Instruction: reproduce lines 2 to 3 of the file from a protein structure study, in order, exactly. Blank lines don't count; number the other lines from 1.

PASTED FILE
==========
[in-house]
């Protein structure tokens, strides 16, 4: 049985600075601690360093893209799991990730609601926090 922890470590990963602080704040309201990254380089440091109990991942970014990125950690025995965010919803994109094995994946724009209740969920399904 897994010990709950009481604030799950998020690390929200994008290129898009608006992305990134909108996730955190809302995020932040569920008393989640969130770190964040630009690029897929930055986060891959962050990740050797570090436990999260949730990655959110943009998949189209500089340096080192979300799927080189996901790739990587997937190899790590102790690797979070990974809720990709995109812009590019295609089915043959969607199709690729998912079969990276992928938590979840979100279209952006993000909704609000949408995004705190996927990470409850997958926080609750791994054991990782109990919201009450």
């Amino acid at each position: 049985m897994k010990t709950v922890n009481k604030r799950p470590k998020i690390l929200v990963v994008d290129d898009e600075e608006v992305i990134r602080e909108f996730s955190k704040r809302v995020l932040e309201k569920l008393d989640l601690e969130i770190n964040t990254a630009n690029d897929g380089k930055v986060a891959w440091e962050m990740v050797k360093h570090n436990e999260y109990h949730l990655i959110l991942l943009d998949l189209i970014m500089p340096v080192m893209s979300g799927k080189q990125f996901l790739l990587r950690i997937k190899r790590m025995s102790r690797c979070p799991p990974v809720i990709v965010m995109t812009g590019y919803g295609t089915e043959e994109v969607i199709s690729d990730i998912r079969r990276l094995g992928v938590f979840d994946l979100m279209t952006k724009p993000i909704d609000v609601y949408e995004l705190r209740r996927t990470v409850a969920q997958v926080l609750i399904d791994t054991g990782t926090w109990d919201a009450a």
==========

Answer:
């Protein structure tokens, strides 16, 4: 049985600075601690360093893209799991990730609601926090 922890470590990963602080704040309201990254380089440091109990991942970014990125950690025995965010919803994109094995994946724009209740969920399904 897994010990709950009481604030799950998020690390929200994008290129898009608006992305990134909108996730955190809302995020932040569920008393989640969130770190964040630009690029897929930055986060891959962050990740050797570090436990999260949730990655959110943009998949189209500089340096080192979300799927080189996901790739990587997937190899790590102790690797979070990974809720990709995109812009590019295609089915043959969607199709690729998912079969990276992928938590979840979100279209952006993000909704609000949408995004705190996927990470409850997958926080609750791994054991990782109990919201009450």
């Amino acid at each position: 049985m897994k010990t709950v922890n009481k604030r799950p470590k998020i690390l929200v990963v994008d290129d898009e600075e608006v992305i990134r602080e909108f996730s955190k704040r809302v995020l932040e309201k569920l008393d989640l601690e969130i770190n964040t990254a630009n690029d897929g380089k930055v986060a891959w440091e962050m990740v050797k360093h570090n436990e999260y109990h949730l990655i959110l991942l943009d998949l189209i970014m500089p340096v080192m893209s979300g799927k080189q990125f996901l790739l990587r950690i997937k190899r790590m025995s102790r690797c979070p799991p990974v809720i990709v965010m995109t812009g590019y919803g295609t089915e043959e994109v969607i199709s690729d990730i998912r079969r990276l094995g992928v938590f979840d994946l979100m279209t952006k724009p993000i909704d609000v609601y949408e995004l705190r209740r996927t990470v409850a969920q997958v926080l609750i399904d791994t054991g990782t926090w109990d919201a009450a």